Sept. 8, 2003
Spend even a small amount of time around the University of Tennessee women's cross country program, and it is apparent the standards are high. Academic excellence, character, teamwork, tradition and competing for Southeastern Conference and NCAA trophies are all part of the expectations of being a Lady Volunteer. These principles serve as ever-present yardsticks for second-year Head Coach J.J. Clark and his troops, as they strive daily to make sure they are "Measuring Up."
Clark deserves a great deal of credit for re-calibrating the way success is calculated at Tennessee. In his inaugural campaign in Knoxville, the two-time SEC Coach of the Year guided the Big Orange to a 59-34-1 record, four meet victories and a third-place result at the SEC Championships. More significantly, however, he directed Tennessee to the program's initial NCAA South Region title on its home course and a berth in the NCAA Championships, where the Lady Vols responded with a tie for 28th place in the school's first visit since 1998 and only its sixth appearance ever. For his craftsmanship, his peers bestowed upon him the title of South Region Coach of the Year.
Those accomplishments not only enhanced the program's tradition, but they also raised the bar for the 2003 squad. The classroom performance a year ago also set the tone for the current crop of student-athletes to follow, as 11 members of the 14-runner roster were named to the Lady Vol Academic Honor Roll.
In terms of model athletes whom they could emulate, members of the 2003 squad need look no further than recent graduate Sharon Dickie, who last season became the first female UT cross country runner to garner all-conference and all-region acclaim as well as qualify for the NCAA Championships four times in her career. Dickie, who reeled off a string of 19-consecutive meets where she finished as UT's top runner, may have exhausted her collegiate eligibility but will remain an integral part of the program as she serves as the team's administrative graduate assistant.
That said, the decision to do what it takes and the effort required of meeting any or all of the lofty standards are in the hands of each member of the current Lady Vol squad. Those issues weren't a problem in Clark's first season in Knoxville, and they don't figure to be stumbling blocks anytime in the future under the savvy skipper. The athletes he inherited have subscribed to his philosophy and training methods, and the young women he has brought into the program were chosen because they have previously demonstrated the necessary athletic, academic and personality traits.
A veteran who projects to be one of the team's cornerstones is junior Brooke Novak, who has run in the shadows of Dickie the past two seasons. The Kaukauna, Wis., native hasn't gone unnoticed, however, as she collected All-SEC accolades in each of her two seasons (10th in 2001, eighth in 2002) and All-South Region acclaim in 2002 for a fourth-place result. Novak is poised to become only the sixth runner in the duration of the program to gain membership to the all-conference squad three times, and clearly enters the year as UT's top returnee.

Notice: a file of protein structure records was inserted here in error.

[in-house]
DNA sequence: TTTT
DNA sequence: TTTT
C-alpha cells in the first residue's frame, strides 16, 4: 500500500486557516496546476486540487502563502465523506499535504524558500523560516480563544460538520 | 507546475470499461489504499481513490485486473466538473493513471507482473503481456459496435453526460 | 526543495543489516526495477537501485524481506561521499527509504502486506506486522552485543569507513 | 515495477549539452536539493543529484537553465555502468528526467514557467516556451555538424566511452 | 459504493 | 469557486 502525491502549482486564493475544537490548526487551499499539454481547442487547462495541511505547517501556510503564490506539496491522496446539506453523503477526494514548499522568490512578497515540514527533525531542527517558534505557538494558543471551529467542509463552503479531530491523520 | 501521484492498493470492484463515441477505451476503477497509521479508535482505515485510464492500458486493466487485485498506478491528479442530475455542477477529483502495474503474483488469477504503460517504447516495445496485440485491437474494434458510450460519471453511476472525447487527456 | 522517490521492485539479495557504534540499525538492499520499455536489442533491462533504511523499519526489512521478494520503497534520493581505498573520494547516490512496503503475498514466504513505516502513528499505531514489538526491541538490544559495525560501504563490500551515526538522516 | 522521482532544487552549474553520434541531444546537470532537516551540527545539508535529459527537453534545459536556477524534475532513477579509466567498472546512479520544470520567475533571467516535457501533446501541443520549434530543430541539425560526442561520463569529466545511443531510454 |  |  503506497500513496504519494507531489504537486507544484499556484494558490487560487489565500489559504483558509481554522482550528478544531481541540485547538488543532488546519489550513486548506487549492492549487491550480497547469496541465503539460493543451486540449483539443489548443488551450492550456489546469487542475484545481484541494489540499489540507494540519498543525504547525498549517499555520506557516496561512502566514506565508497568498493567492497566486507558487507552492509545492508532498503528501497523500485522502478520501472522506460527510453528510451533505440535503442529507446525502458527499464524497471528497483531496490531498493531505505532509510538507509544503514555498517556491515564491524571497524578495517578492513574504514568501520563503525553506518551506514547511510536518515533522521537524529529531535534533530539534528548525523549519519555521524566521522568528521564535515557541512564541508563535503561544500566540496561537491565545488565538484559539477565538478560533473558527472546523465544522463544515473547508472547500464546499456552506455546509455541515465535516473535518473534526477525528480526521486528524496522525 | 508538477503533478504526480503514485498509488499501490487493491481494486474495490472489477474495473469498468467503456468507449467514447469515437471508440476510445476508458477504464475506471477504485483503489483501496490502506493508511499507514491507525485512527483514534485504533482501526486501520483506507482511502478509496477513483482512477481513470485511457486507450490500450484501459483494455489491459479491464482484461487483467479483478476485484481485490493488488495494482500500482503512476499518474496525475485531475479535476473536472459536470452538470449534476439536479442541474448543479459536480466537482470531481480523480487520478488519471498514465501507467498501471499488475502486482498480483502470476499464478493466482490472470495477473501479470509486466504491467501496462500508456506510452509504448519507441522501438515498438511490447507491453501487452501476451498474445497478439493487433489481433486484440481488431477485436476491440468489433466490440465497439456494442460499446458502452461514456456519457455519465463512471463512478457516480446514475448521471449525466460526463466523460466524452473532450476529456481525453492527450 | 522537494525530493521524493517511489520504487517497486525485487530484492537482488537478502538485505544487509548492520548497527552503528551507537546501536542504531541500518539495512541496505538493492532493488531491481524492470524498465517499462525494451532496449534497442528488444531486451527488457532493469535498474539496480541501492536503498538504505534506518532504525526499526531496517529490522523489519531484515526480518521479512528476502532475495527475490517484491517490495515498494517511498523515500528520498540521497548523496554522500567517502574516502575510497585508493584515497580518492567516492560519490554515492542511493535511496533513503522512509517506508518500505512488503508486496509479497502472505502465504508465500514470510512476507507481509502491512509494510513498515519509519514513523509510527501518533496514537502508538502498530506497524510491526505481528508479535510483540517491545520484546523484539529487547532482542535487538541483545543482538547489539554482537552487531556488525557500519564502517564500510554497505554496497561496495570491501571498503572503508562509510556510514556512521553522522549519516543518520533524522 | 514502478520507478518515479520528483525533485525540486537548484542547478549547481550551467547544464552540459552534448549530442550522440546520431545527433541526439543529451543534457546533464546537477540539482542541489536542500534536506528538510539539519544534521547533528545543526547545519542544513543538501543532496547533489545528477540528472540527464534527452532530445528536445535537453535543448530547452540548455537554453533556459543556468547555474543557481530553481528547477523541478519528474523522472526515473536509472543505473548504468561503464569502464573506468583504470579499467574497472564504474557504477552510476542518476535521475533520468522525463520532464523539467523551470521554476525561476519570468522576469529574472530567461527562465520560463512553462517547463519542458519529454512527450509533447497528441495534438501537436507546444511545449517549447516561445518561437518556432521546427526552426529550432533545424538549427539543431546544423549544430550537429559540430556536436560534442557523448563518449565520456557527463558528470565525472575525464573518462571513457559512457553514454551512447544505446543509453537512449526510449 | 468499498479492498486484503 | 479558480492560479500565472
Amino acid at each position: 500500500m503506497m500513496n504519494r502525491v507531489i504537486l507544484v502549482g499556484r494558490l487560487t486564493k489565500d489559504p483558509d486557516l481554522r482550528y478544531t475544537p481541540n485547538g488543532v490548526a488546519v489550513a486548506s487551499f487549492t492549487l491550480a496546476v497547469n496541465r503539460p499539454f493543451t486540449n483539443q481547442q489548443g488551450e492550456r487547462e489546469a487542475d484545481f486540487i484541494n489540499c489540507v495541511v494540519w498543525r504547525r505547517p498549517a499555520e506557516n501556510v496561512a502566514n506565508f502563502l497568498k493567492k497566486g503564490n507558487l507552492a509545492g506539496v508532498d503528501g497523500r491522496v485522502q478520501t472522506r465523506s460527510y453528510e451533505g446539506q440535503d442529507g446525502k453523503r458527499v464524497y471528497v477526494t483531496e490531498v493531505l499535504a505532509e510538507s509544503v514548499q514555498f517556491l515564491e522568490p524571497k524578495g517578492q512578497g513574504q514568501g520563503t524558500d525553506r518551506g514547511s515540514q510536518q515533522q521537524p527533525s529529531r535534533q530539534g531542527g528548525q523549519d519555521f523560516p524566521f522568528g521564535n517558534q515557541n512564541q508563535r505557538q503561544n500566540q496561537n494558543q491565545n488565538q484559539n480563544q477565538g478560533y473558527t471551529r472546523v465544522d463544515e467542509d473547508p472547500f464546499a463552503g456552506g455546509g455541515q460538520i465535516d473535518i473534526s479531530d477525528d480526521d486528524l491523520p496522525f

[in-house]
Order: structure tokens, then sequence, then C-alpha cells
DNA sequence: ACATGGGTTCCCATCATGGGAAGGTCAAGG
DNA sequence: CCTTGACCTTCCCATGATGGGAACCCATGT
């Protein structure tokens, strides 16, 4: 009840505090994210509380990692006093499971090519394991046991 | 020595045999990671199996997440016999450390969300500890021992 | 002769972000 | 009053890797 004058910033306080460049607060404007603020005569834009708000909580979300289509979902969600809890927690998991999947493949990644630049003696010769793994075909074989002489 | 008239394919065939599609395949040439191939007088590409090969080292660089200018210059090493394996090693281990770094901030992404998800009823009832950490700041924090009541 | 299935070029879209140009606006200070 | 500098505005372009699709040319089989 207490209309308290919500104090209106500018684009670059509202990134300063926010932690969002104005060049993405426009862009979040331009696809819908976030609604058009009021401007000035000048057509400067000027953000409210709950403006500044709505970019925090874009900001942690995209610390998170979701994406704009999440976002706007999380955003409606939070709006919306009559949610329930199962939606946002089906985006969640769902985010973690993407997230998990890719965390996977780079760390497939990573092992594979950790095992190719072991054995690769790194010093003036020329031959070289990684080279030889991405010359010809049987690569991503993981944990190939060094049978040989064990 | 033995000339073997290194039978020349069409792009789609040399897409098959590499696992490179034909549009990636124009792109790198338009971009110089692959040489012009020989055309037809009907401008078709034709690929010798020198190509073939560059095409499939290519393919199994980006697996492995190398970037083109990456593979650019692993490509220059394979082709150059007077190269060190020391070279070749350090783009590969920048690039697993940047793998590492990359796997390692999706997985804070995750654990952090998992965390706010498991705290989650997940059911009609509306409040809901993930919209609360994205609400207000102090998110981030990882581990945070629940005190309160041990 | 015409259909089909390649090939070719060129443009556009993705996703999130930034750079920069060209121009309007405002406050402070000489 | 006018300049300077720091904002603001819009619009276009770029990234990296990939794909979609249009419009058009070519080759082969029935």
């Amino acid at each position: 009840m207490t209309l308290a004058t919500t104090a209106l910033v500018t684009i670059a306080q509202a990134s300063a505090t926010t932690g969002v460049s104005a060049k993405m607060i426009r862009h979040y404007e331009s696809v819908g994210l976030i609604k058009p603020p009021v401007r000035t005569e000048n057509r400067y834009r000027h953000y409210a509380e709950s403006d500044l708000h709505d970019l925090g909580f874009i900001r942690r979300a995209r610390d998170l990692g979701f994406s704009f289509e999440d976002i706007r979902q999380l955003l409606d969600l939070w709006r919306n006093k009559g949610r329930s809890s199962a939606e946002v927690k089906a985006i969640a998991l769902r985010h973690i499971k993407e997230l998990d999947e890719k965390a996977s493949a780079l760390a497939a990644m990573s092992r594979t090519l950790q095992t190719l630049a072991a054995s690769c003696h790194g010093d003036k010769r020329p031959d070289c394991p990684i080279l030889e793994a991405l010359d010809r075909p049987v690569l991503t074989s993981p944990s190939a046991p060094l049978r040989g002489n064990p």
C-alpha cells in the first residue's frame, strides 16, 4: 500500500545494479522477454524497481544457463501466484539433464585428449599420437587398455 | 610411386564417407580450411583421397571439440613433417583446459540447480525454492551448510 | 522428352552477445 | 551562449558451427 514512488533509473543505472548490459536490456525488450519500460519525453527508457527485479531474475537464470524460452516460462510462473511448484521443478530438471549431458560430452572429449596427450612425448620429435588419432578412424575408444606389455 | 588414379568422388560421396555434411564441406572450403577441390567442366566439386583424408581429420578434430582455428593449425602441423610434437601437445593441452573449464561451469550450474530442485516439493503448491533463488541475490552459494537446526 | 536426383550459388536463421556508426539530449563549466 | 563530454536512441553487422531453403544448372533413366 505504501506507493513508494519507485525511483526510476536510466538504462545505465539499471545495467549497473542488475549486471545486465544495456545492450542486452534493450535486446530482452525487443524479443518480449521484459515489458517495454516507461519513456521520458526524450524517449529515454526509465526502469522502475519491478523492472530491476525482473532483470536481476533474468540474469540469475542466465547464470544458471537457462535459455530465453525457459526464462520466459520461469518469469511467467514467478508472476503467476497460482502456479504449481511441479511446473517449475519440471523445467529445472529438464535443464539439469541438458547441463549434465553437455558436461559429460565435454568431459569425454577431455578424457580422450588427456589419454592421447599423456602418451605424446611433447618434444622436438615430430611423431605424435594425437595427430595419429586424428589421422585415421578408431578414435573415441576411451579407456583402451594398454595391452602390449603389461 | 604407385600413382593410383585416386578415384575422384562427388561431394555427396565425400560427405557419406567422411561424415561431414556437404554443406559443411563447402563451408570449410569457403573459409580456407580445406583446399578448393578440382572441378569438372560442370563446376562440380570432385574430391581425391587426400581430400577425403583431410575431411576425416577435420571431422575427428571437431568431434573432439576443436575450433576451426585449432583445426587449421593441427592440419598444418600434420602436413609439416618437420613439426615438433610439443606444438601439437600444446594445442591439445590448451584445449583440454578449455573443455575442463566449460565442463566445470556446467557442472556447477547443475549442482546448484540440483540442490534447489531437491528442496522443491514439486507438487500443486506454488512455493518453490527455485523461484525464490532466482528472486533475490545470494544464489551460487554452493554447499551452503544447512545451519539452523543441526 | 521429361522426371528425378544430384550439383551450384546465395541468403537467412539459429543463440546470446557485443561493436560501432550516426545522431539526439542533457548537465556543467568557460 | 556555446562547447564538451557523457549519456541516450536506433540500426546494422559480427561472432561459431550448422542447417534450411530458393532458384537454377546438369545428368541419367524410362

"Brooke came back from summer vacation in better condition, and she is running equal to or better than Sharon Dickie did last year," Clark said. "She really came on strong last year and performed very well at the conference and regional meets and gained great experience in her first NCAA Championships."
Challenging Novak to be the team's top runner should be sophomore Felicia Guliford, who also rated as an all-region choice as a rookie by crossing the finish line 14th at the NCAA South meet on UT's Lambert Acres course. The Gallup, N.M., product was Tennessee's number-two finisher on three occasions as a freshman and just missed winning the UTC Invitational by a fraction of a second as Dickie leaned to nip her at the tape.
"Felicia had a good, solid freshman season," Clark said. "She is one of three Foot Locker Cross Country Championship finalists on this squad, so that tells you she was one of the best prep runners in the nation. She and Brooke have the potential to be a great one-two punch."
Guliford wasn't the only first-year runner who made an instant splash. Knoxville native Megan Cauble developed very quickly as a freshman and is the third of UT's returning All-South Region performers. While Cauble was 20th at the region meet as the Lady Vols' fourth runner, it was her 20th-place, number-three team finish at the SEC Championships that served as her collegiate coming-out party.
While that trio joined Dickie in attracting the bulk of the attention a year ago, Jessica Southers was quietly going about her business, holding down the fort at the four and five scoring slots. The senior from Ashland, Ky., has been a consistent team contributor for the Big Orange during her career and possesses an All-SEC certificate from her 13th-place piece of work in 2001. Southers' ability to duplicate that type of output in 2003 will be critical to the team's postseason aspirations.
"Based on last year, Brooke and Felicia should be our top two runners, but there is potential for Megan, Jessica and other team members to grow into leadership roles for us," Clark said. "I want them all to run well, obviously, but it also would be a very nice scenario to see them compete with the mindset and intensity that they are our number-one runner."
Junior Elizabeth McCalley and senior Christy Baird, who both hail from Knoxville, round out the list of runners who have graced the scoring five for the Orange and White at least once. McCalley was in the top quintet at a pair of meets in 2002 and was 25th at the SEC meet in 2001. Baird, meanwhile, is attempting to battle back from injuries that kept her out of every competition but one last season. Her determination and toughness, which enabled her to chart a No. 20 result at the 2001 conference gathering, would be a definite asset to Clark's club if she can regain her previous prowess on the course.